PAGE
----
Chinese mining companies should have met with First Nations: chiefs

Following a recent visit by influential Chinese mining players to the Yukon, Jim Kenyon is flying to Asia Monday.

Following a recent visit by influential Chinese mining players to the Yukon, Jim Kenyon is flying to Asia Monday.

The Economic Development minister will mingle with former presidents and prime ministers from Europe and Asia at a major business conference in northeast China, and will also attend a Canadian mining meeting in Beijing during his week-long trip.

This is Kenyon’s fifth visit to China in five years, a time span that also includes two stops in Japan and Korea.

And while the government’s overseas business junkets are paying off, say Yukon mining companies, the exclusion of First Nation governments at another international meeting has chiefs wondering whether it’s about time they should be part of the jet-set.

“We strive to build a good collaborative relationship with the government,” said Grand Chief Andy Carvill, who represents 14 First Nations. “But when it comes to these little adventures and these business-seeking missions, we’re left out of the loop.”

Despite Kenyon’s multiple trips to the Pacific Rim, a First Nation representative has never been on board.

“We’re not called, we’re not contacted,” said Carvill.

First Nations were also excluded when a 12-person delegation of private and state-owned mining companies from China met with local mining companies in Whitehorse three weeks ago.

The businessmen attended a workshop organized by Economic Development and met with a dozen local mining firms.

The government then took the delegates for a flyby of Selwyn Resources’ exploration site at Howard’s Pass near the Northwest Territories border.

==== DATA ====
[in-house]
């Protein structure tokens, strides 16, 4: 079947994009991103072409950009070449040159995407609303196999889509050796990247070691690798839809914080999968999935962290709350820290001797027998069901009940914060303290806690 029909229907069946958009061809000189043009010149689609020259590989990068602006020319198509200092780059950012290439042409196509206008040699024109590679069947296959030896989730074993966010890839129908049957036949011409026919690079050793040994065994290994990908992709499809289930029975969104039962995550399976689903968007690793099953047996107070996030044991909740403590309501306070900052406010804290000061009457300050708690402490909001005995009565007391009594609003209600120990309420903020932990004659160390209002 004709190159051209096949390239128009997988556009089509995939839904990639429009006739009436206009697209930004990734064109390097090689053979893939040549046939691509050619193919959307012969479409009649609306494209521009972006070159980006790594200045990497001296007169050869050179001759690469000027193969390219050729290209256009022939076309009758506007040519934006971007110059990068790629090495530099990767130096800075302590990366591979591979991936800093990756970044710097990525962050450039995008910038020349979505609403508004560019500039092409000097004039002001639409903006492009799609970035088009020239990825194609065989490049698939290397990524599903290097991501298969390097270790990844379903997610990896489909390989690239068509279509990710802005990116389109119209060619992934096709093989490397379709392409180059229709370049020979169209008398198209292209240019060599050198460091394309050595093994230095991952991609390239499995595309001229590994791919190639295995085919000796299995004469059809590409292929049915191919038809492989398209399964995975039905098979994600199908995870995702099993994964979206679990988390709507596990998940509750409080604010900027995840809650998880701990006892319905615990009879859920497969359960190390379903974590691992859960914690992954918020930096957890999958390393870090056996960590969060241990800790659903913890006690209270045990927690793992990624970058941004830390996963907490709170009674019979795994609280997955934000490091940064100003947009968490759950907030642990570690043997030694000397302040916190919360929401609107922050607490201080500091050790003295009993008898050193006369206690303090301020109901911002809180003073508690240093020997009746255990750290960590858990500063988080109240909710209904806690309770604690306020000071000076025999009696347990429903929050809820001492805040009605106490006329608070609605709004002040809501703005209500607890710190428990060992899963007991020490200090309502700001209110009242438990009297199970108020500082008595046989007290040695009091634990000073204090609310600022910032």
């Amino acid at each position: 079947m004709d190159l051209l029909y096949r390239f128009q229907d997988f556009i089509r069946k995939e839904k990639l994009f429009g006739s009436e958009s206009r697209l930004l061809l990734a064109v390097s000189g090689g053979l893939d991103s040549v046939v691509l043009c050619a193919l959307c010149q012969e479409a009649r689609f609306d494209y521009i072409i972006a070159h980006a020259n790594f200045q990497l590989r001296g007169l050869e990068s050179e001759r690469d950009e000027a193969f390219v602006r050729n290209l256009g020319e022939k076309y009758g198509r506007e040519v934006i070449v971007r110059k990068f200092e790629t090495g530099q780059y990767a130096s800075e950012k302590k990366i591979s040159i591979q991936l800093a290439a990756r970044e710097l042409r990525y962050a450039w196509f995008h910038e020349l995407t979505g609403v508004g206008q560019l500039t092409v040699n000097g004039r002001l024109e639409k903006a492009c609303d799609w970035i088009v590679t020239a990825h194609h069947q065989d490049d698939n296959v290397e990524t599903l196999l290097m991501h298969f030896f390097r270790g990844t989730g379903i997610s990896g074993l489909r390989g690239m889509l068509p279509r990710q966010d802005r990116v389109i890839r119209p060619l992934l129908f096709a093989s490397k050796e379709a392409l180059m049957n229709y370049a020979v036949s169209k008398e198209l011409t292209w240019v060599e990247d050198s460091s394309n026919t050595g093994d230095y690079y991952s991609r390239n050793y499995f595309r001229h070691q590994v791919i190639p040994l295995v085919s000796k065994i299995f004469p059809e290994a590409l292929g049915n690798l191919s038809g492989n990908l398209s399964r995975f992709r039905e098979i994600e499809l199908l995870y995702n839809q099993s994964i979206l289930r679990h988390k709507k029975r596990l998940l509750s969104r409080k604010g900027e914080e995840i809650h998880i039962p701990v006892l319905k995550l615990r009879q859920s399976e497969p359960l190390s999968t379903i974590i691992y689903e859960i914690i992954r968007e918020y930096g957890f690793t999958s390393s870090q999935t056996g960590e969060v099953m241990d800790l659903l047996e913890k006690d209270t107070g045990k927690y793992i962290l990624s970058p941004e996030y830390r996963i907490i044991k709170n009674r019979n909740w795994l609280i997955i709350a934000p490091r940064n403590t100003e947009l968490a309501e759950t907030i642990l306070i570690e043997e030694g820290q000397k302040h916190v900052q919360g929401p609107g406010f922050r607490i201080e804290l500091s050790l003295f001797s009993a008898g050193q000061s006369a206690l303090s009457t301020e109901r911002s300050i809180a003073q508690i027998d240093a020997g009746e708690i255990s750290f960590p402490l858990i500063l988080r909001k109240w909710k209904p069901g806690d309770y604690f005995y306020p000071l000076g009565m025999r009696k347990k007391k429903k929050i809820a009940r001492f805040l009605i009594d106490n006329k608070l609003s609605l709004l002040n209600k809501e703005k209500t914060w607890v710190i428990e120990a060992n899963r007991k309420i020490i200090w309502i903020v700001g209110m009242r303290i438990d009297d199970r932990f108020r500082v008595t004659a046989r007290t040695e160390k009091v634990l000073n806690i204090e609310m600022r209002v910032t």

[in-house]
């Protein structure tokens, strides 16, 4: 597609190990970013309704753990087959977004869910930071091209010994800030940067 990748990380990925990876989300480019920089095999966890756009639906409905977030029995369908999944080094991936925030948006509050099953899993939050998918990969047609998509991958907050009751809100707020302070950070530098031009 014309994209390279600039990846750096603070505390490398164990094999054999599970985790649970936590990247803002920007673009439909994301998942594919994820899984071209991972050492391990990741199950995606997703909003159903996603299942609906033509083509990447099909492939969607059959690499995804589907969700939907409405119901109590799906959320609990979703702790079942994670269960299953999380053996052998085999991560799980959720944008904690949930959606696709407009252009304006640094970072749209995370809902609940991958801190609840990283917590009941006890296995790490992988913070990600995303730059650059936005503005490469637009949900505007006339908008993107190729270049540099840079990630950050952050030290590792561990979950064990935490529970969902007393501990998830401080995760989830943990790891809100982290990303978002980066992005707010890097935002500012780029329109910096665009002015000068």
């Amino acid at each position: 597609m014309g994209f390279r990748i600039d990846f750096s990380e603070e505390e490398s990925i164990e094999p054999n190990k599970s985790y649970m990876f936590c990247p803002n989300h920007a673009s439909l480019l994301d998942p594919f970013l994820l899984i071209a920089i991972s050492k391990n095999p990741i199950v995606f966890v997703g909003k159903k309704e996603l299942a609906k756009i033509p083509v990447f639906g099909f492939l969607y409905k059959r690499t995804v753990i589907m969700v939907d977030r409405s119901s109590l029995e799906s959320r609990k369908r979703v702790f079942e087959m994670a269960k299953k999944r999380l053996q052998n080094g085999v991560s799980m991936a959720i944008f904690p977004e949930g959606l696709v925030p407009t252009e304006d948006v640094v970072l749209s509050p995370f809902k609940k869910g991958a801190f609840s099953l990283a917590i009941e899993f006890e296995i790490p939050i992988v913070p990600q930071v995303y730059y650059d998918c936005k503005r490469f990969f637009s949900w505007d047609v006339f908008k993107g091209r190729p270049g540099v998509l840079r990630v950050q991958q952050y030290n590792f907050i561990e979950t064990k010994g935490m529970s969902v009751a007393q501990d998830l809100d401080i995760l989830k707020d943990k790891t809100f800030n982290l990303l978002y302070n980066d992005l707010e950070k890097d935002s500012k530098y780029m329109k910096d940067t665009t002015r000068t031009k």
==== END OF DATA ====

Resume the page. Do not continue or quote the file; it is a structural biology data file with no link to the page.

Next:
The Economic Development Department isn’t against including First Nations in the international mining scene.

That just wasn’t the point of the Chinese delegations’ visit.

“They were interested in meeting with those that had mining properties that were seeking investment, so that was the focus,” said Terry Hayden, assistant deputy minister.

While the visitors were interested in how the companies work with First Nations, it’s not the host department’s role to arrange a meeting, said Hayden.

“We’re looking to facilitate discussions between those that are looking to invest and those that are seeking investment,” he said. “That’s the level we’re at right now.”

Meetings with First Nations might be down the road, he said.

“Certainly as talks and things progress, there is a need for the facilitation of meetings of that kind,” he said. “But in this case it’s kind of a business-to-business discussion.”

It should be an obligation to meet with First Nations whenever resources on traditional land are at stake, said Tr’ondek Hwech’in Chief Eddie Taylor.

“Any time they’re referencing our traditional territory or planning, negotiating or signing away any of our resources to foreign investors, you bet we need to be a part of that,” said Taylor.

The Tr’ondek and the First Nation of Na-Cho Nyak Dun are embroiled in a dispute with the Yukon government over whether a current land-use plan for the Peel River Watershed—a region the size of Scotland that straddles both nations’ traditional territory—panders to the mining industry.

Having First Nations involved in the outreach part of the mining-investment process would alleviate disagreements downstream, said Na-Cho Chief Simon Mervyn in a recent interview.